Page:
Zero-Carbon Energy Production:
BIO121 Environmental Conservation
Colorado State University Global
When it comes to a zero-carbon energy solution there is one that sparks the most controversy: Nuclear Energy. There is a reason for this, though; the pro’s and con’s of nuclear energy are both numerous. Many believe that nuclear energy is nothing but bad, bad for humans and bad for the environment. They also feel that nuclear reactors are dangerous because they use radioactive materials to operate. While all of this may be the case, I believe that nuclear energy is a great source of energy that will provide more positives than negatives. The United States needs to move to nuclear energy to realize its goals of reduced carbon emissions.
In the United States alone there are some ninety-six nuclear reactors in 29 states. These reactors generate nearly 20% of the nation’s electricity (Nuclear Energy Institute, 2020). They do all of this without producing any carbon emissions. They are able to do this because they run on uranium instead of fossil fuels. The advantages of nuclear power, as stated before, are numerous. Not only can it fight climate change but it is also a reliable source of production; it protects our air by not producing any pollutants (Nuclear Energy Institute, 2020); it protects our national security by providing power to our Navy; it creates jobs and can make the United States a leader in clean, sustainable energy (Nuclear Energy Institute, 2020)
The disadvantages of nuclear power are also numerous but very few are of real concern. Nuclear reactors are expensive to build, with a price tag around $4 to $9 billion. They also produce radioactive waste and there is no way to destroy that waste, instead it must be kept somewhere away from the public. Probably one of the biggest concerns is that reactors can become targets for terrorism. These issues all have potential solutions but it does not change the fact that they are still big issues.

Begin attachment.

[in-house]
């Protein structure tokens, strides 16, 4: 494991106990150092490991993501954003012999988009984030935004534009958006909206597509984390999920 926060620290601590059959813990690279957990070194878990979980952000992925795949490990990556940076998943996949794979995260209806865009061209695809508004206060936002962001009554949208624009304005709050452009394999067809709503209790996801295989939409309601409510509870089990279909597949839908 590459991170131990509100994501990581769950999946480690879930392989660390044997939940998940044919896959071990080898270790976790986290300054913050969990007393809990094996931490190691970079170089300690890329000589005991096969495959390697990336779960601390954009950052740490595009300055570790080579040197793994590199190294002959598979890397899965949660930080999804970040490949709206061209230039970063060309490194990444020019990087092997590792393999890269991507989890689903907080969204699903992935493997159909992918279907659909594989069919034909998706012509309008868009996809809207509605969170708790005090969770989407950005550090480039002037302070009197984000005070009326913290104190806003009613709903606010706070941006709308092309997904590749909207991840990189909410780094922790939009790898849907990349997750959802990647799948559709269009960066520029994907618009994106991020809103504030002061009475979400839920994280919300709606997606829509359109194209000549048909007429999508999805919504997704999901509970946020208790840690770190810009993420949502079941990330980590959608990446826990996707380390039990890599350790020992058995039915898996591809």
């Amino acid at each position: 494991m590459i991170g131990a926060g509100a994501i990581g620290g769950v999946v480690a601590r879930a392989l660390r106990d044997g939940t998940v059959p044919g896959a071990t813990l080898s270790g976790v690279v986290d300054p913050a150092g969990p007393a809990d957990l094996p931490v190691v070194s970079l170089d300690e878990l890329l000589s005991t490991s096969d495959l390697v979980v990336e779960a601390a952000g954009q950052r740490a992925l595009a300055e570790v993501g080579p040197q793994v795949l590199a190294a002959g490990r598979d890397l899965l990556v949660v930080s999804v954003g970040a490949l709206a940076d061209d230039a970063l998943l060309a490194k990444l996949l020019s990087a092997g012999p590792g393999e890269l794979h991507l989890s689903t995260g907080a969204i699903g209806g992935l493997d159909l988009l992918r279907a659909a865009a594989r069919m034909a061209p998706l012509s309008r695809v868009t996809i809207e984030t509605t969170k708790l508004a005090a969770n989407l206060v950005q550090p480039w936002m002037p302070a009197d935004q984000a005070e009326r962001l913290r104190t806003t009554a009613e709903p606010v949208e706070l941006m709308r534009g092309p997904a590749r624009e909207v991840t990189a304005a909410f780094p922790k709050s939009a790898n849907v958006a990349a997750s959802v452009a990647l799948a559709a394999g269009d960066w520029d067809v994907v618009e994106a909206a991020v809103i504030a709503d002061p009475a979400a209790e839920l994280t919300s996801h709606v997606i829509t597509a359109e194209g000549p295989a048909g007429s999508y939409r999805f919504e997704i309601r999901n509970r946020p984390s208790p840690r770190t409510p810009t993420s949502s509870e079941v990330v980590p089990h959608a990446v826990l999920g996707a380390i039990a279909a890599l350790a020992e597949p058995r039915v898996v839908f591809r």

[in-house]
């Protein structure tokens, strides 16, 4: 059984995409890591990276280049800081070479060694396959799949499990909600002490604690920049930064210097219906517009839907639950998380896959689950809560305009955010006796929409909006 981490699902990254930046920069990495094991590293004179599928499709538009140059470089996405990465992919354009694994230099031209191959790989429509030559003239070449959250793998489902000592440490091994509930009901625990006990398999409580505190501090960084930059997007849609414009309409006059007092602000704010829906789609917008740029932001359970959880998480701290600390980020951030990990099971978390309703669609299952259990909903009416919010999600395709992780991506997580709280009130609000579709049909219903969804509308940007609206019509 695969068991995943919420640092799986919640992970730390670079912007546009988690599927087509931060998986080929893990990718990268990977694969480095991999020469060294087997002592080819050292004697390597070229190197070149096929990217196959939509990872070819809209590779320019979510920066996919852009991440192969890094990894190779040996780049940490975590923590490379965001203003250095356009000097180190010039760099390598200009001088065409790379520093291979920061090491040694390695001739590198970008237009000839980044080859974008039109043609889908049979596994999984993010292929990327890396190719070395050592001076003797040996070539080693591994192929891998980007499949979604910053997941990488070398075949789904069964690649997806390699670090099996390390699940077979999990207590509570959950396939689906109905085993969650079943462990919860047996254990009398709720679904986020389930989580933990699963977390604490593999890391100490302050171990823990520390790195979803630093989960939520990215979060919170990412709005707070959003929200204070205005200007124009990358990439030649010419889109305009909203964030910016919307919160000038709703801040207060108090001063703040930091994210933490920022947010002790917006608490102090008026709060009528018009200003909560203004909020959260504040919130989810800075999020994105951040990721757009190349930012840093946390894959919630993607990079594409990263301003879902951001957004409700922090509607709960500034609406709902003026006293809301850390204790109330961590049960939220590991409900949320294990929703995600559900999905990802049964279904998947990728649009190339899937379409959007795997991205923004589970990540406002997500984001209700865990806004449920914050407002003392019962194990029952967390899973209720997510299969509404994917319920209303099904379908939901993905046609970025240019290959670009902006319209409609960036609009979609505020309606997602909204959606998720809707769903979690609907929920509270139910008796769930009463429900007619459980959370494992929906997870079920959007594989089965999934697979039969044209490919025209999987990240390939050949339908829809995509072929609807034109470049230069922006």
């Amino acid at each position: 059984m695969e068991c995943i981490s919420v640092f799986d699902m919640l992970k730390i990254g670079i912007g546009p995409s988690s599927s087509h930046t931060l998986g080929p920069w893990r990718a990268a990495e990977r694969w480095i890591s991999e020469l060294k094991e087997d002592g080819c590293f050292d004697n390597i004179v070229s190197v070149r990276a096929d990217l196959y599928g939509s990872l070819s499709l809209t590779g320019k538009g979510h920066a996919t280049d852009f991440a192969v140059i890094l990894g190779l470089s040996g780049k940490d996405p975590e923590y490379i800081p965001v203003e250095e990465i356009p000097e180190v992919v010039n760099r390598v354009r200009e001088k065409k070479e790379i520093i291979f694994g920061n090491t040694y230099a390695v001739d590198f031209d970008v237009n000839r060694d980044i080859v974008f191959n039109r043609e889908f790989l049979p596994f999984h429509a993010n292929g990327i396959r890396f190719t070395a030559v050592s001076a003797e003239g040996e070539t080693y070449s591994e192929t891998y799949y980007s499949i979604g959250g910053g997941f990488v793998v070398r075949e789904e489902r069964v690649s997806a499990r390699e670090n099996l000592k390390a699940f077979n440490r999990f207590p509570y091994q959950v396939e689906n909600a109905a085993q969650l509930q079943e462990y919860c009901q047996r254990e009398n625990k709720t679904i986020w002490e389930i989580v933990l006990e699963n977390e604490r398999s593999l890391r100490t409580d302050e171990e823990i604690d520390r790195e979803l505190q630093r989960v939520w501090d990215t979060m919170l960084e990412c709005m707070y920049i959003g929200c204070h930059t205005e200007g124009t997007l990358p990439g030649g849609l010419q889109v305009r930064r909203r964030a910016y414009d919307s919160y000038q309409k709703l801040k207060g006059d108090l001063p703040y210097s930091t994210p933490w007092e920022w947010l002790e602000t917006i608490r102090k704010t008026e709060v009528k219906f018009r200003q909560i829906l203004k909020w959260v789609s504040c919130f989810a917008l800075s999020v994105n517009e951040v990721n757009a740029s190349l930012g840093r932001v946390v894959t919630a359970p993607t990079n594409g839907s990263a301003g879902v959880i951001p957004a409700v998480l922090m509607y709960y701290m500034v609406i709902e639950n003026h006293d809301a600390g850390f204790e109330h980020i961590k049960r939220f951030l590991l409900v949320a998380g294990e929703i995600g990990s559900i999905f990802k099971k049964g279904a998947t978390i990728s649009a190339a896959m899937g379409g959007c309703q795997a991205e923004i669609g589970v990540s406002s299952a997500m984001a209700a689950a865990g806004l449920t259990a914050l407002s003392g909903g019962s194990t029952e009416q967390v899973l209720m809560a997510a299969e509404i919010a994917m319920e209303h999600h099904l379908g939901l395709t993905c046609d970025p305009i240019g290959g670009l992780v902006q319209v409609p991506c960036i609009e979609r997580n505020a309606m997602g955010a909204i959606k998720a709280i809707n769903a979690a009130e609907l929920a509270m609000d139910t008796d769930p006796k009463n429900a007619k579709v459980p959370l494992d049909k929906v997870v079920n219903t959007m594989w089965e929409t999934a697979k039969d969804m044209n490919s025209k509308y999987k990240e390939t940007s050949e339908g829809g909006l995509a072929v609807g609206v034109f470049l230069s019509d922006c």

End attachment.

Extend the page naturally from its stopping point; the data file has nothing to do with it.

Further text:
So, if we do decide to implement more nuclear reactors, what would be the best way to do it? According to a report from MIT (Deutch, Forsberg, Kadak, Kazimi, Moniz, & Parsons, 2009) the use of nuclear power is expected to continually expand to meet the needs of our growing populations while minimizing the environmental impacts. In recent years, the United States Department of Energy has been developing multiple research and development programs that simulate and compare the different performance levels for different fuel types (Li, Brossard, Anderson, Scheufele & Rose, 2018). These R&D programs have been going on for quite some time but what has resulted is a stalemate in the U.S. waste management program due to the decline in public trust (Li, et al, 2018).
What needs to happen in order for the U.S. to move forward with nuclear energy is the gaining of trust by our political leaders. The best way to do this is through the use of “semantic network analysis” which helps describe the key concepts that are used in natural conversations (Li, et al, 2018). When more people are able to understand what scientists are talking about, they are put at ease because they can make sense of what is being said. Right now, there is not a lot of that going on. Better education regarding nuclear power is key to its success.
In addition to better education, there needs to be relevant examples of how nuclear energy is doing good in this world. When most people think of nuclear energy they think of Chernobyl or Fukushima and the events that occurred there. The accident at Chernobyl happened in 1986 and was largely due to a flawed design and inadequate personnel (World-Nuclear, 2020). The event at Fukushima in 2011 was not a man made error, but that of an unpreventable magnitude 9.0 earthquake (World-Nuclear, 2020). Since then, the world has learned much from these events and have not stopped countries, such as our neighbors to the North, from benefiting from the clean power source.